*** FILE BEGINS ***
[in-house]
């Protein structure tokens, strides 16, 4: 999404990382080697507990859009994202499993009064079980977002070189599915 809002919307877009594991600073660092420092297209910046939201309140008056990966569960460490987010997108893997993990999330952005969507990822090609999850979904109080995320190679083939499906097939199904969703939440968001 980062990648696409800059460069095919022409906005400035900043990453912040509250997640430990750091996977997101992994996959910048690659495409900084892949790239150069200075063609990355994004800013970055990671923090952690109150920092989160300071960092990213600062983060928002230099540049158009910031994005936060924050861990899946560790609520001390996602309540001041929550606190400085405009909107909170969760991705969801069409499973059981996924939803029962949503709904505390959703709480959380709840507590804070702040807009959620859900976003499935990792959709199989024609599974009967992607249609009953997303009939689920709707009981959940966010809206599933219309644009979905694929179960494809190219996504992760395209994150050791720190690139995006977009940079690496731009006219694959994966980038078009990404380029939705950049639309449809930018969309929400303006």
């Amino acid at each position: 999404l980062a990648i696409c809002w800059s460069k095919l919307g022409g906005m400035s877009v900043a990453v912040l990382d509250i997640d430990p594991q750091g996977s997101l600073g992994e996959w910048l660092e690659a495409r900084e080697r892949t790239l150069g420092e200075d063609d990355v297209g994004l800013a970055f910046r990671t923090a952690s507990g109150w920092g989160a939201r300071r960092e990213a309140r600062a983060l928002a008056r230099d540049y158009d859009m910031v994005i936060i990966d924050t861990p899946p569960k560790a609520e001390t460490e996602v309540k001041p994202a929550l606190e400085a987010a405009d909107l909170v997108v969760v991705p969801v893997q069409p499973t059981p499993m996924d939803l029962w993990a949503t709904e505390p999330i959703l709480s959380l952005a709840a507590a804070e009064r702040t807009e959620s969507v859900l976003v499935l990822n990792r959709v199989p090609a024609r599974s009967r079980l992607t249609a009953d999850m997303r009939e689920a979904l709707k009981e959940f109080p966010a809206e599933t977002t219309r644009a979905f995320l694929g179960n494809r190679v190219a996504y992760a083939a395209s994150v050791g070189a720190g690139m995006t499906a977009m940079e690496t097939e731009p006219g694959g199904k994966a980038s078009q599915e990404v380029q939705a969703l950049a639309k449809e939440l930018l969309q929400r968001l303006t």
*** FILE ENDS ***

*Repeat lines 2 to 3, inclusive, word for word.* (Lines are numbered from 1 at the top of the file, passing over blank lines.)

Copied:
């Protein structure tokens, strides 16, 4: 999404990382080697507990859009994202499993009064079980977002070189599915 809002919307877009594991600073660092420092297209910046939201309140008056990966569960460490987010997108893997993990999330952005969507990822090609999850979904109080995320190679083939499906097939199904969703939440968001 980062990648696409800059460069095919022409906005400035900043990453912040509250997640430990750091996977997101992994996959910048690659495409900084892949790239150069200075063609990355994004800013970055990671923090952690109150920092989160300071960092990213600062983060928002230099540049158009910031994005936060924050861990899946560790609520001390996602309540001041929550606190400085405009909107909170969760991705969801069409499973059981996924939803029962949503709904505390959703709480959380709840507590804070702040807009959620859900976003499935990792959709199989024609599974009967992607249609009953997303009939689920709707009981959940966010809206599933219309644009979905694929179960494809190219996504992760395209994150050791720190690139995006977009940079690496731009006219694959994966980038078009990404380029939705950049639309449809930018969309929400303006």
């Amino acid at each position: 999404l980062a990648i696409c809002w800059s460069k095919l919307g022409g906005m400035s877009v900043a990453v912040l990382d509250i997640d430990p594991q750091g996977s997101l600073g992994e996959w910048l660092e690659a495409r900084e080697r892949t790239l150069g420092e200075d063609d990355v297209g994004l800013a970055f910046r990671t923090a952690s507990g109150w920092g989160a939201r300071r960092e990213a309140r600062a983060l928002a008056r230099d540049y158009d859009m910031v994005i936060i990966d924050t861990p899946p569960k560790a609520e001390t460490e996602v309540k001041p994202a929550l606190e400085a987010a405009d909107l909170v997108v969760v991705p969801v893997q069409p499973t059981p499993m996924d939803l029962w993990a949503t709904e505390p999330i959703l709480s959380l952005a709840a507590a804070e009064r702040t807009e959620s969507v859900l976003v499935l990822n990792r959709v199989p090609a024609r599974s009967r079980l992607t249609a009953d999850m997303r009939e689920a979904l709707k009981e959940f109080p966010a809206e599933t977002t219309r644009a979905f995320l694929g179960n494809r190679v190219a996504y992760a083939a395209s994150v050791g070189a720190g690139m995006t499906a977009m940079e690496t097939e731009p006219g694959g199904k994966a980038s078009q599915e990404v380029q939705a969703l950049a639309k449809e939440l930018l969309q929400r968001l303006t």